Msgr. O’Dwyer: Nationally-known advocate for economic justice

Msgr. Thomas O’Dwyer was St. Mary’s longest-serving pastor (23 years). — Credit: THE TIDINGS

A long list of diocesan and (since 1965) Salesian priests have served St. Mary Church in Boyle Heights as pastor and/or administrator since its founding in 1896.

Perhaps none, however, were as involved in the life of the local Church and promoting the cause of its most needy than St. Mary’s longest-serving pastor, Msgr. Thomas O’Dwyer, of County Tipperary, Ireland, who served 23 years as St. Mary’s pastor (1937-60).

Ordained in 1922 for the Diocese of Los Angeles-San Diego, the former St. Patrick’s College (Thurles) seminarian was just as well-known as a nationally-recognized authority on social and welfare work, having been named (at age 30) to directorship of the Catholic Welfare Bureau by Bishop John Cantwell.

For four decades, in the midst of Southern California’s enormous economic growth, he promoted the essential rights each person enjoys (or should enjoy) in society.

“It is our duty,” he said, addressing the Catholic Industrial Conference in 1930, “to sponsor and support, in every way possible, legislation that will secure for the workman his fundamental right to a living wage, adequate protection against industrial hazards, and an income that will provide properly for old age.”

Msgr. O’Dwyer also spoke out in favor of better housing, health care and labor relations, and he expected the Church to offer its active support. “The Church,” he told the National Conference of Catholic Charities in 1937, “has never accepted and can never accept a status quo, and will be found protesting, as ever, against social and individual injustice, knowing that any wrong done the lowliest creature is a wrong done to Christ himself.”

The recipient of numerous awards and commendations, from religious and civic institutions alike, Msgr. O’Dwyer died in San Diego June 7, 1966 at age 70.

 

List of pastors

From parish and Tidings archival records, the list of St. Mary’s pastors includes:

—Father Joseph Doyle (1896-1900).

—Father Joseph Barron (1900-10).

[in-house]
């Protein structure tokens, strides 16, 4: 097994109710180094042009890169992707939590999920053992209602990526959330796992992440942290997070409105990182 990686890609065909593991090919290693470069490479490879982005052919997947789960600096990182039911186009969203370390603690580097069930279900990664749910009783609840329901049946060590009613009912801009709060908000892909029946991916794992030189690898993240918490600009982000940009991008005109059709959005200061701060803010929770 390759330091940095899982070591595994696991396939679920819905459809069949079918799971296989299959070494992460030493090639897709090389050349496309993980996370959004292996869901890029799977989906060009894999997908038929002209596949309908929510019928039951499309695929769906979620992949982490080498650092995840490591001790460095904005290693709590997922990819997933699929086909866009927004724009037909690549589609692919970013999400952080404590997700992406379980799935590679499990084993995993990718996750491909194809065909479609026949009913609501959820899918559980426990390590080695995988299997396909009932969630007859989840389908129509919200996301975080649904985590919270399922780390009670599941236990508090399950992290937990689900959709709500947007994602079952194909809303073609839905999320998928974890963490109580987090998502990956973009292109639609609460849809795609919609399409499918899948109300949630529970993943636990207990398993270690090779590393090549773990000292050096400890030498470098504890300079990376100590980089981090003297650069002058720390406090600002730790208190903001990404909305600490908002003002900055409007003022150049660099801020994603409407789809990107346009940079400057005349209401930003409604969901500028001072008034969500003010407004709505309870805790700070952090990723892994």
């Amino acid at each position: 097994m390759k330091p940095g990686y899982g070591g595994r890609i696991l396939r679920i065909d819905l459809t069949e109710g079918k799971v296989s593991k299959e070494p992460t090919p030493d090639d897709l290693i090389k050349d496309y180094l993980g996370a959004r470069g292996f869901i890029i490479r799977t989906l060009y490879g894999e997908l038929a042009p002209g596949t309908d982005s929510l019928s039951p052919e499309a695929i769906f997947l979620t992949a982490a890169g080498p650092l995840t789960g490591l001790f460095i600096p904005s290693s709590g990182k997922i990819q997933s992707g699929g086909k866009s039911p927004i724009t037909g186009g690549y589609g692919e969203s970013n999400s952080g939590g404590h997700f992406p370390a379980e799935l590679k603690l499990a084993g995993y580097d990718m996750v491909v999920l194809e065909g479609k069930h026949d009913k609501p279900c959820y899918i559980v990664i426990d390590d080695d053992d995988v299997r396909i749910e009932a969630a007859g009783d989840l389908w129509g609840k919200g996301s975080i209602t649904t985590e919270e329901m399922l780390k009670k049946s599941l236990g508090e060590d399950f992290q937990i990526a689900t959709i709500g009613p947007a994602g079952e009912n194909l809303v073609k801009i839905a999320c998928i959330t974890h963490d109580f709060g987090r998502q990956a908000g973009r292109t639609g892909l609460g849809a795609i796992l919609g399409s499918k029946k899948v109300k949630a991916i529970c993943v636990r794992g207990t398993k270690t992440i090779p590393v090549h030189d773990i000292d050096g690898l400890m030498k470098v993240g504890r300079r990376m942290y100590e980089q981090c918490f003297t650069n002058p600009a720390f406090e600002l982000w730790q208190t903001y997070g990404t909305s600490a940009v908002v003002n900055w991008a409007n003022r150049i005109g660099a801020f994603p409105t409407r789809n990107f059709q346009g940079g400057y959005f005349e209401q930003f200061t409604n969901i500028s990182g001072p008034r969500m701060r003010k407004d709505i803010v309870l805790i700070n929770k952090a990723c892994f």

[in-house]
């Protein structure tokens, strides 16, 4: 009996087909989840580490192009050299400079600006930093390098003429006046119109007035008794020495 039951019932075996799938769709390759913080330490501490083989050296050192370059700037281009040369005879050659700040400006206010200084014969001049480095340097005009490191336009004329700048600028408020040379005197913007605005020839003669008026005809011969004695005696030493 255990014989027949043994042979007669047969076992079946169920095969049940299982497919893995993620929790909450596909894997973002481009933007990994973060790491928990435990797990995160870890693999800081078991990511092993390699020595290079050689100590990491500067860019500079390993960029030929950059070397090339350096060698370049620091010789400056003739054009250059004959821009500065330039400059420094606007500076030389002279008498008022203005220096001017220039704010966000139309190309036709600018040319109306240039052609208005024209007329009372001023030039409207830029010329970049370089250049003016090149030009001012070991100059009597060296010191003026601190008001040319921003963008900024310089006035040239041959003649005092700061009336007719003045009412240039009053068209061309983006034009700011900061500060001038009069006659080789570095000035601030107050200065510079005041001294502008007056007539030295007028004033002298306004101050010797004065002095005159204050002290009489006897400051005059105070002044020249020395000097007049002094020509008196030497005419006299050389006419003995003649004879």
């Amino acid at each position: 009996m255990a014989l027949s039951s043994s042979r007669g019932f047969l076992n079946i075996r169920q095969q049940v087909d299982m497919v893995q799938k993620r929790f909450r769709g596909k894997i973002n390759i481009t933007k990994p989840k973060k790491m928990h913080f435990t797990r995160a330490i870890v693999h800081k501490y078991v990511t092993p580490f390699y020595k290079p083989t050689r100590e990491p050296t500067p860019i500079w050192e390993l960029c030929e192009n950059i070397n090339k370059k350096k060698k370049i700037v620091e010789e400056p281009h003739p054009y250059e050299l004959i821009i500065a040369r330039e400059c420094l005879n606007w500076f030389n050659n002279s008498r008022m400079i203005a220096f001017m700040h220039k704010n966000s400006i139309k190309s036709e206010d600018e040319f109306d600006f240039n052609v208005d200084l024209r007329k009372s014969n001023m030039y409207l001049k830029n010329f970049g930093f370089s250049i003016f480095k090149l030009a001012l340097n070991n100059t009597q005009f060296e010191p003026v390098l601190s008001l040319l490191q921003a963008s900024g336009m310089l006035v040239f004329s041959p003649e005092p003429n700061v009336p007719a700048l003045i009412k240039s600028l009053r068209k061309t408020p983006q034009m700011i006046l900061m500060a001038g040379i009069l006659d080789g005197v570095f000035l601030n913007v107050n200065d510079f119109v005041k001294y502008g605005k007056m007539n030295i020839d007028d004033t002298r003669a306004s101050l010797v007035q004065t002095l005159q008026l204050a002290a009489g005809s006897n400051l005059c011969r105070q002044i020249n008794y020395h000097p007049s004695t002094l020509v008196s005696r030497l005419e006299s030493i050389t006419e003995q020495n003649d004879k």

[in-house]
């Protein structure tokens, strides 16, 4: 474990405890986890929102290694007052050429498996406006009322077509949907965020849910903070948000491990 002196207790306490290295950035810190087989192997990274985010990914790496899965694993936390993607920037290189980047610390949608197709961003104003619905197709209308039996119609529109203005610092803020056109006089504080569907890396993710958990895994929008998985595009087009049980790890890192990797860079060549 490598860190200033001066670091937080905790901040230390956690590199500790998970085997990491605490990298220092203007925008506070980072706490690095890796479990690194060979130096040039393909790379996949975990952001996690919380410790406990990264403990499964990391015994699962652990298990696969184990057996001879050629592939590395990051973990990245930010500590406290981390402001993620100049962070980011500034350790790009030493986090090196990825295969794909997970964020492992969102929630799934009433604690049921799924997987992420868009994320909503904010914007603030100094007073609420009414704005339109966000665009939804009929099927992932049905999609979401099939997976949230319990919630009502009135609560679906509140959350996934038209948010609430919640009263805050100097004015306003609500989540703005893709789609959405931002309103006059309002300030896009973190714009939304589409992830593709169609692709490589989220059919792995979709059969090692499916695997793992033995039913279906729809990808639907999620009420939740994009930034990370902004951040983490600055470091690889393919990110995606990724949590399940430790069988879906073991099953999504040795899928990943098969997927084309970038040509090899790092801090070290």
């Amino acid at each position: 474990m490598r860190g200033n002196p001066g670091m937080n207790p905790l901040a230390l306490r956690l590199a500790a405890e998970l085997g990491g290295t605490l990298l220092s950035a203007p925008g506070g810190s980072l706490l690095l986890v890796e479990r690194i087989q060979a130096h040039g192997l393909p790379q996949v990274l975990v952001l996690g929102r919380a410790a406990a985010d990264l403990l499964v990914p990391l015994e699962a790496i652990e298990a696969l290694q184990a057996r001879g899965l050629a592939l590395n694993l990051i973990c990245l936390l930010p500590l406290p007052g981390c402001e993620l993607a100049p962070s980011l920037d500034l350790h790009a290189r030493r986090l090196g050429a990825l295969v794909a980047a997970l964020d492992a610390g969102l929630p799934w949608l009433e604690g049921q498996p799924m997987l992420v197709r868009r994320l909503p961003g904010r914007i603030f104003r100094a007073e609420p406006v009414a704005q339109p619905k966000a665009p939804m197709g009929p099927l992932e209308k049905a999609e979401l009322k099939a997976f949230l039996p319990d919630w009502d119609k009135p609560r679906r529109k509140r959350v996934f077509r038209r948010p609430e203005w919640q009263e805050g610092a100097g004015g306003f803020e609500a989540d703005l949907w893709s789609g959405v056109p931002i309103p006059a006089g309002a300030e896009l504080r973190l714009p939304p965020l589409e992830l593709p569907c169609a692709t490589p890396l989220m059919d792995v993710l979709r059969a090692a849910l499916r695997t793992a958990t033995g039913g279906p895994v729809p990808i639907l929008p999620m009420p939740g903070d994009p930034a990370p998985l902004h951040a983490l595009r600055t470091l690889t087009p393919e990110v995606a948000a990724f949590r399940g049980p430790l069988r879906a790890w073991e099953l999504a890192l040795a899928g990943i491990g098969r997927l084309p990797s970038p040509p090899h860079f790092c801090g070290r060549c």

—Father Joseph McManus (1910-18).

—Father John Gallagher (1918-19).

—Father Thomas O’Reagan (1919-37), previously a St. Mary’s associate, who in 1937 became pastor of St. Philip the Apostle in Pasadena, serving until his death in 1957.

—Msgr. Thomas O’Dwyer (1937-60).

—Msgr. James Dessert (1960-65), born in Kansas City, Mo., ordained in 1934. He also served as pastor of St. Joseph (Carpinteria), St. Albert the Great (Compton) and Holy Trinity (Atwater), and died in 2001 at age 96.

In 1965, the archdiocese gave administration of St. Mary’s to the care of the Salesians of Don Bosco.

—Father Albert Negri (1965-68).

—Father Charles Farina (1968-71).

—Father Rafael Sanchez (1974-80), of Cordoba, Spain, who also served in the Caribbean and Texas.

—Father Roger Luna (1980-1984), the first California-born pastor (from Highgrove), a former principal of Salesian High School and associate pastor of St. Dominic Savio, Bellflower.

—Father Joseph Farias (1984-1987 and 2002-10), who also served as an associate.

—Father Avelino Lorenzo (1987-96 and administrator, 2010-11), a native of Spain.

—Father Jim Nieblas (1996-2002), raised in Mission San Juan Capistrano parish.

—Father Francisco Muñoz (2011-13).

—Father Jesse Montes (2013-present).


Voices

In our time

Archbishop José H. Gomez

As I write, I’ve just read the sad news that 90 Christians have been kidnapped from two villages in Syria. Of course we were all shocked earlier this month by the news that 21 Coptic Christians were executed in Syria — killed, as Pope Francis said, “for the mere fact of being Christians.” 

The Holy Father visits the Holy Land

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February 28, 2015

  • Saturday, February 28

    “Catholics and the Civil Rights Movement”: An African American Ministry Forum with Dr. Cecilia Moore, 9:30-11:30 a.m., University Hall, 1775 1 LMU Drive, Los Angeles. 2015 will mark the 50th anniversary of the Selma March, which led to the passage of the 1965 Voting Rights Act, a landmark achievement of the 1960s American Civil Rights Movement. With an eye towards the future, a weekend forum will be held to examine the role of American Catholicism in the Selma Campaign, its history and theology, and what it can teach us about confronting today’s social justice issues in the Church and greater American society. $40. (310) 338-2799.

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